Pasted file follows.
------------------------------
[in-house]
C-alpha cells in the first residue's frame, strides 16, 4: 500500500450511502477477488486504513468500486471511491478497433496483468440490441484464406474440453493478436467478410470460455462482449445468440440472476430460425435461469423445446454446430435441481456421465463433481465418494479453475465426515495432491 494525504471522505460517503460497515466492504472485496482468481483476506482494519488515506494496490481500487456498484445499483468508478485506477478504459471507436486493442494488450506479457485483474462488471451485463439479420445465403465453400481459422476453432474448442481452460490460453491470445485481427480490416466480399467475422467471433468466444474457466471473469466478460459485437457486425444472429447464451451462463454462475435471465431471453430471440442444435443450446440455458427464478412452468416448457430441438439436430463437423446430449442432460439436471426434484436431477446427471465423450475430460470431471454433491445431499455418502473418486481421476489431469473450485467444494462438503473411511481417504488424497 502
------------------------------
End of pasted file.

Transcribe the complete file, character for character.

[in-house]
C-alpha cells in the first residue's frame, strides 16, 4: 500500500450511502477477488486504513468500486471511491478497433496483468440490441484464406474440453493478436467478410470460455462482449445468440440472476430460425435461469423445446454446430435441481456421465463433481465418494479453475465426515495432491 494525504471522505460517503460497515466492504472485496482468481483476506482494519488515506494496490481500487456498484445499483468508478485506477478504459471507436486493442494488450506479457485483474462488471451485463439479420445465403465453400481459422476453432474448442481452460490460453491470445485481427480490416466480399467475422467471433468466444474457466471473469466478460459485437457486425444472429447464451451462463454462475435471465431471453430471440442444435443450446440455458427464478412452468416448457430441438439436430463437423446430449442432460439436471426434484436431477446427471465423450475430460470431471454433491445431499455418502473418486481421476489431469473450485467444494462438503473411511481417504488424497 502